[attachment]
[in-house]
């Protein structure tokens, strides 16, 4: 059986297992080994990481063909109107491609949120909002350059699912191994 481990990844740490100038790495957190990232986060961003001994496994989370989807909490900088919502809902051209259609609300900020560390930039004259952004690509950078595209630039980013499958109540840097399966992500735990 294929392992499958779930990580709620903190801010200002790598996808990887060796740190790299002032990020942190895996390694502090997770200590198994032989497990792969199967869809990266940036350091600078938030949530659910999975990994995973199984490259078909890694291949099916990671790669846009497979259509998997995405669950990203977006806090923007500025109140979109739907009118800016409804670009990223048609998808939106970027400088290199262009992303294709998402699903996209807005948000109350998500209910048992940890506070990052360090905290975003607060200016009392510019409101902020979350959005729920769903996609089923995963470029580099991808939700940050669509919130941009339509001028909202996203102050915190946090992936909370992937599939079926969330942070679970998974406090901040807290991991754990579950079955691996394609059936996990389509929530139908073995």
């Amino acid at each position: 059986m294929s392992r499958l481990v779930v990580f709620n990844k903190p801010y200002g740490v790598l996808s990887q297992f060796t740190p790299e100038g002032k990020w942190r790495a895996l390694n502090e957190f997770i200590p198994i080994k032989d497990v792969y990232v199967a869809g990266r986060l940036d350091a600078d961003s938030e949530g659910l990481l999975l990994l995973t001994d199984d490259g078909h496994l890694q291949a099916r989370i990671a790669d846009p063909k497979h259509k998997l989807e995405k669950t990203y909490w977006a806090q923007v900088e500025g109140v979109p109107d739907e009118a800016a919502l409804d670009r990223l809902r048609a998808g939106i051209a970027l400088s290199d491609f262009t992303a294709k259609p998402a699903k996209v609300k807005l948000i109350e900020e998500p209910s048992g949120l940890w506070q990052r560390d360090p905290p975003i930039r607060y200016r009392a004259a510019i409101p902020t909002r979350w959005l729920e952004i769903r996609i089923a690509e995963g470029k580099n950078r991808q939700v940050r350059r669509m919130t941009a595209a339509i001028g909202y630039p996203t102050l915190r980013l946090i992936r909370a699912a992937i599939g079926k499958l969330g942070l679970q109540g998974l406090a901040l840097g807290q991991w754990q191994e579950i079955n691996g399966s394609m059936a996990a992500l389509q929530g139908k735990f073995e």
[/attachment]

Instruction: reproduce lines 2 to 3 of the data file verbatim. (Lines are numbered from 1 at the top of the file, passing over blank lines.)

């Protein structure tokens, strides 16, 4: 059986297992080994990481063909109107491609949120909002350059699912191994 481990990844740490100038790495957190990232986060961003001994496994989370989807909490900088919502809902051209259609609300900020560390930039004259952004690509950078595209630039980013499958109540840097399966992500735990 294929392992499958779930990580709620903190801010200002790598996808990887060796740190790299002032990020942190895996390694502090997770200590198994032989497990792969199967869809990266940036350091600078938030949530659910999975990994995973199984490259078909890694291949099916990671790669846009497979259509998997995405669950990203977006806090923007500025109140979109739907009118800016409804670009990223048609998808939106970027400088290199262009992303294709998402699903996209807005948000109350998500209910048992940890506070990052360090905290975003607060200016009392510019409101902020979350959005729920769903996609089923995963470029580099991808939700940050669509919130941009339509001028909202996203102050915190946090992936909370992937599939079926969330942070679970998974406090901040807290991991754990579950079955691996394609059936996990389509929530139908073995």
């Amino acid at each position: 059986m294929s392992r499958l481990v779930v990580f709620n990844k903190p801010y200002g740490v790598l996808s990887q297992f060796t740190p790299e100038g002032k990020w942190r790495a895996l390694n502090e957190f997770i200590p198994i080994k032989d497990v792969y990232v199967a869809g990266r986060l940036d350091a600078d961003s938030e949530g659910l990481l999975l990994l995973t001994d199984d490259g078909h496994l890694q291949a099916r989370i990671a790669d846009p063909k497979h259509k998997l989807e995405k669950t990203y909490w977006a806090q923007v900088e500025g109140v979109p109107d739907e009118a800016a919502l409804d670009r990223l809902r048609a998808g939106i051209a970027l400088s290199d491609f262009t992303a294709k259609p998402a699903k996209v609300k807005l948000i109350e900020e998500p209910s048992g949120l940890w506070q990052r560390d360090p905290p975003i930039r607060y200016r009392a004259a510019i409101p902020t909002r979350w959005l729920e952004i769903r996609i089923a690509e995963g470029k580099n950078r991808q939700v940050r350059r669509m919130t941009a595209a339509i001028g909202y630039p996203t102050l915190r980013l946090i992936r909370a699912a992937i599939g079926k499958l969330g942070l679970q109540g998974l406090a901040l840097g807290q991991w754990q191994e579950i079955n691996g399966s394609m059936a996990a992500l389509q929530g139908k735990f073995e």